Moon landings, once the unapproachable superlative of what was possible in a future world, stepped into antiquity years ago, and now the space shuttle program is retiring. What do we have and what do we not have? What have we accomplished and what remains?

In the 1970s, NASA produced a series of short magazine-style films now in the collection at the National Archives. There's a lot of great material there, including this remarkable episode from 1976 on Enterprise, the non-orbiting first research space shuttle.

I'll leave thoughts on the science and technology to people who know what they're talking about, but I love watching Learning to Build in Space for other aspects: the rare beauty of a 150,000-gallon tank of water where spacesuit-wearing figures float in the simulated weightless environment. It's a perfectly balanced state, equal parts ethereal, graceful, clunky and absurd.

To this footage, which we've edited, we also added some ambient music, courtesy of musician Nicholas Szczepanik. It could be shown in its original form, but instead, here's more of an immersive experience, as it were:

Video

Vintage footage shows astronauts training for zero gravity.

Credit: Video footage: NASA/National Archives, Music: Nicholas Szczepanik/Streamline

We may not have had a fully functioning space colony by the year 2000, as promised in another video from this collection, but I have to admire the optimism expressed toward its realization, a realization that would be made possible because of the clever idea to mine building materials from the moon — it's that much closer.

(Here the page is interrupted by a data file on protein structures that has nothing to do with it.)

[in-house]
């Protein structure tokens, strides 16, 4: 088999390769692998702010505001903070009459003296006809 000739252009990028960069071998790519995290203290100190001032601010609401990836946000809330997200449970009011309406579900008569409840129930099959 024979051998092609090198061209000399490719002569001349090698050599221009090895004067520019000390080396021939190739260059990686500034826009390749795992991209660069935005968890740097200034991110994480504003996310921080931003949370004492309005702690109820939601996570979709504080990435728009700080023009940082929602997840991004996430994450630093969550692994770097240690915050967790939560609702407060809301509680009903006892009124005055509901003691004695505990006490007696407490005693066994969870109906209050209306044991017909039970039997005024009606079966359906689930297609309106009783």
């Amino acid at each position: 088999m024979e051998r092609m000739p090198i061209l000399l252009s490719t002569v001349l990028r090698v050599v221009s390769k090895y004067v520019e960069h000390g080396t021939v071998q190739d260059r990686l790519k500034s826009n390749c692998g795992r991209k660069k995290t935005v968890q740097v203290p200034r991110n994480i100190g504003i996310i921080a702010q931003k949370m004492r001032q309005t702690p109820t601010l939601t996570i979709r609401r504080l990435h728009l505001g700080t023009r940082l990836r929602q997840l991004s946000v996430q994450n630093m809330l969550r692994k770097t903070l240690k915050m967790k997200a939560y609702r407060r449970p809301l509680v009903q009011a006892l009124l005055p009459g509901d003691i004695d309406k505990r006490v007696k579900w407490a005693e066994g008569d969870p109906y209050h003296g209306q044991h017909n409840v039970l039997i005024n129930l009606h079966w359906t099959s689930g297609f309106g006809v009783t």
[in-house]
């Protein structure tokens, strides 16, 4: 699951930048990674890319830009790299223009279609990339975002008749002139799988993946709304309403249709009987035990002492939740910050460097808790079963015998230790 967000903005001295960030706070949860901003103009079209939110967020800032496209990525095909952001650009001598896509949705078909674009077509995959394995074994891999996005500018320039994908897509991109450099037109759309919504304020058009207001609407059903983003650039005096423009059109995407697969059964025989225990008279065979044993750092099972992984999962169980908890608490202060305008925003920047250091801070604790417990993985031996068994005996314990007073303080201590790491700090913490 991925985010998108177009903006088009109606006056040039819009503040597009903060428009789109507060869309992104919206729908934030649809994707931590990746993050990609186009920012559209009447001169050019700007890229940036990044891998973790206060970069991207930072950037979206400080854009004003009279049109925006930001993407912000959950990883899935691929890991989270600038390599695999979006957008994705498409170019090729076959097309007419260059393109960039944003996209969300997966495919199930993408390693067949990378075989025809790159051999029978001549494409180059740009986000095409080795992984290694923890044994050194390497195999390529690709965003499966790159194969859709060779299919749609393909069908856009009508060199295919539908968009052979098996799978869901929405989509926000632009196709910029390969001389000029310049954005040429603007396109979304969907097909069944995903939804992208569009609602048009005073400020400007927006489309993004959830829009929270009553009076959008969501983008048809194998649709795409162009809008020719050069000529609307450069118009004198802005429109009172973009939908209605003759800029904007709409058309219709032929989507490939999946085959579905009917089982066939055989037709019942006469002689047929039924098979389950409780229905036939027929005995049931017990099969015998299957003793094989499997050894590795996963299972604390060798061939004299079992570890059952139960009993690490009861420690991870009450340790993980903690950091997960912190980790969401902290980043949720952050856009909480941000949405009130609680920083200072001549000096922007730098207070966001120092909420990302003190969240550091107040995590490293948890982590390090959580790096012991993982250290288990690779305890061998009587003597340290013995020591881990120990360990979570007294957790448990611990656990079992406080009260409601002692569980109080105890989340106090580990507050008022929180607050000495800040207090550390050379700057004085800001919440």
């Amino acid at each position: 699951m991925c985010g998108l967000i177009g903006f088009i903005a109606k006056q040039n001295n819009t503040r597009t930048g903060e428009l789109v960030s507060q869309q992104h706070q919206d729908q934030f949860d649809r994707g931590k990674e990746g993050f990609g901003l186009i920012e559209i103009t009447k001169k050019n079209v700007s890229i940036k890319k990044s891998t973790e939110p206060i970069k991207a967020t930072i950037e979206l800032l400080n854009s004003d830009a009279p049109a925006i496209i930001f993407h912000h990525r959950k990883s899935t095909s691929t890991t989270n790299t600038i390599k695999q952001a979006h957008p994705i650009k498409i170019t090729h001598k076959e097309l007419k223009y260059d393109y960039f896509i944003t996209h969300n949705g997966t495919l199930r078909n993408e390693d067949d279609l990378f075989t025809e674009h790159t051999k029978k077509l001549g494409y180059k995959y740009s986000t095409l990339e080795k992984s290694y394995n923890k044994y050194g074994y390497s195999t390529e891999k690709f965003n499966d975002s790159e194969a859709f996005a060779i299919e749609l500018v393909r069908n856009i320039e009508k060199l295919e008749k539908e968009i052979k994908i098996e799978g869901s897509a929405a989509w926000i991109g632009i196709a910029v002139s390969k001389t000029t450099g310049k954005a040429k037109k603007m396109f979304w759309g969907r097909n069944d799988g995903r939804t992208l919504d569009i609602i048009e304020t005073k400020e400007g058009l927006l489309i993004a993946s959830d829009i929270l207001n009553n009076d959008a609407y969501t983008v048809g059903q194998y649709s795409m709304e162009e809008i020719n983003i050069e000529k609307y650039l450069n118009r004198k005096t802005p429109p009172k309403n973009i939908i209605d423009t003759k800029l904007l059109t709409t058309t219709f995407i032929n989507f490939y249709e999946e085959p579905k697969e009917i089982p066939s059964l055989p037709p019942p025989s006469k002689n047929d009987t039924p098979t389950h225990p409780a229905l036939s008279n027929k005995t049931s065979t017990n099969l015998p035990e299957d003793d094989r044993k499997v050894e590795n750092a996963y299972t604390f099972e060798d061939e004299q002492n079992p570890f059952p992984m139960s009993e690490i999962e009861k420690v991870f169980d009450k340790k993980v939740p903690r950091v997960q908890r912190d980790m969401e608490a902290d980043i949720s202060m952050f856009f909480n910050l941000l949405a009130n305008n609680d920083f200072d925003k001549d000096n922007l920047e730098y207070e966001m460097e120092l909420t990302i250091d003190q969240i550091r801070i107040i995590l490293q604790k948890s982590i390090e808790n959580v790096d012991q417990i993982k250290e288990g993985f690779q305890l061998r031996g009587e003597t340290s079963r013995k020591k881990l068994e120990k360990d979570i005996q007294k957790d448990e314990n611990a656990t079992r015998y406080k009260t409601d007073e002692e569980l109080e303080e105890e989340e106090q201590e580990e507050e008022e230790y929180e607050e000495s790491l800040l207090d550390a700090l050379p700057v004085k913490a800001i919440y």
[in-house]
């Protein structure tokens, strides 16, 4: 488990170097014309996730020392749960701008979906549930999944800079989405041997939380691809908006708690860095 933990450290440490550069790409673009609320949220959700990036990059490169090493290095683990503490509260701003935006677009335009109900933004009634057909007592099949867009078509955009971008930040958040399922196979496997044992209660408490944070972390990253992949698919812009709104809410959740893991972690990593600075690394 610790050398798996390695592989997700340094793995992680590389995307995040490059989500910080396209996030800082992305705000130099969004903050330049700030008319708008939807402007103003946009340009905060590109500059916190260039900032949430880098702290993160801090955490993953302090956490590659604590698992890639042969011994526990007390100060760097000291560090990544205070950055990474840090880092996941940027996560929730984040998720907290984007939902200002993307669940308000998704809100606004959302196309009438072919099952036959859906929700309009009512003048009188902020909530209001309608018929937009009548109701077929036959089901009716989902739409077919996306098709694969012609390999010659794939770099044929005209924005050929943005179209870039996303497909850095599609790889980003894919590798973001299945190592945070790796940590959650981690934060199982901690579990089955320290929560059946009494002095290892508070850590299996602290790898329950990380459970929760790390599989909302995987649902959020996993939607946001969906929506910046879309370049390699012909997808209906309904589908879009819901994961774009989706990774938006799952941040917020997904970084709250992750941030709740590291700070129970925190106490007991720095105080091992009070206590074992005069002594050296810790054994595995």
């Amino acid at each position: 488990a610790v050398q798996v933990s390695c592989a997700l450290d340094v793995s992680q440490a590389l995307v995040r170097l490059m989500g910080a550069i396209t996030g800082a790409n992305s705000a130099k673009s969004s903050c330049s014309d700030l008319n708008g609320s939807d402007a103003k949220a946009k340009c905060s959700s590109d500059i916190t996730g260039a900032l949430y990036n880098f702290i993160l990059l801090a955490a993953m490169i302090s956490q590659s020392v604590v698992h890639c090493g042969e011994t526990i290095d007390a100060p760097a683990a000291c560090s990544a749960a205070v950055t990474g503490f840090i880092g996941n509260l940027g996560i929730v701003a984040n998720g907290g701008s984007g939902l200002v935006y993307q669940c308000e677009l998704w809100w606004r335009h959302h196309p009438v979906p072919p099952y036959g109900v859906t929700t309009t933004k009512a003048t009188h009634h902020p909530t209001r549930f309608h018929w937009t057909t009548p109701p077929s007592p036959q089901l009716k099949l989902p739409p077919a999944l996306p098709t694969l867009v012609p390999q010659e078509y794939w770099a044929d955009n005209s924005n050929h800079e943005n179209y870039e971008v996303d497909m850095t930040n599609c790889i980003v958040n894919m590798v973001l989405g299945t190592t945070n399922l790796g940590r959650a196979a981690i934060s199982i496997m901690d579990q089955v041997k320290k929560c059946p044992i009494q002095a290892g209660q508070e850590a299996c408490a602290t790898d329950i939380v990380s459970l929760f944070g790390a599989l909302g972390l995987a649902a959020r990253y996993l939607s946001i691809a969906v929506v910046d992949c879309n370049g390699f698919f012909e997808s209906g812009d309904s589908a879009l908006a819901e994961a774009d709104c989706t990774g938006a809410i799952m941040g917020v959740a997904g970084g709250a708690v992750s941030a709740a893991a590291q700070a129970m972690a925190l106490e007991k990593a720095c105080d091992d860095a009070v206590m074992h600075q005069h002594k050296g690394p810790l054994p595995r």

While we're waiting for — or working to build — our space colonies, jet packs, flying cars and the rest, here's hoping we can do as good a job as possible of living in the present, here on Earth. My thanks to Lisa Hartjens for introducing me to NASA's ASR series.

Found in the Archives, a Picture Show miniseries, features archival films and found images selected by researcher Rich Remsberg.

Copyright 2011 National Public Radio. To see more, visit http://www.npr.org/.

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With the flight of Atlantis, the 30-year-plus space shuttle program comes to an end. Six shuttles — five operational and one test vehicle — were built. Two, the Challenger and Columbia, were lost in accidents, killing 14 crew members. The remaining four shuttles will be retired to museums.

This gallery consists of over 50 images released by NASA from the years 1972-2011. Most come from a package moved by Reuters earlier in June. A few others come from Associated Press. I added one important image — the Columbia breakup during reentry — shot by Dr. Scott Lieberman and moved to AP by the Tyler (Texas) Morning Telegraph.

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From its first launch 30 years ago to its final launch scheduled for next Friday, NASA's Space Shuttle program has seen moments of dizzying inspiration and of crushing disappointment. When next week's launch is complete, the program will have sent up 135 missions, ferrying more than 350 humans and thousands of tons of material and equipment into low Earth orbit. Fourteen astronauts have lost their lives along the way -- the missions have always been risky, the engineering complex, the hazards extreme. As we near the end of the program, I'd like to look back at the past few decades of shuttle development and missions as we await the next steps toward human space flight. [61 photos]

Space Shuttle Columbia lifts off from Kennedy Space Center, on April 12, 1981. Commander John Young and pilot Robert Crippen were onboard STS-1, the first orbital flight of the Space Shuttle program. (Reuters/NASA/KSC)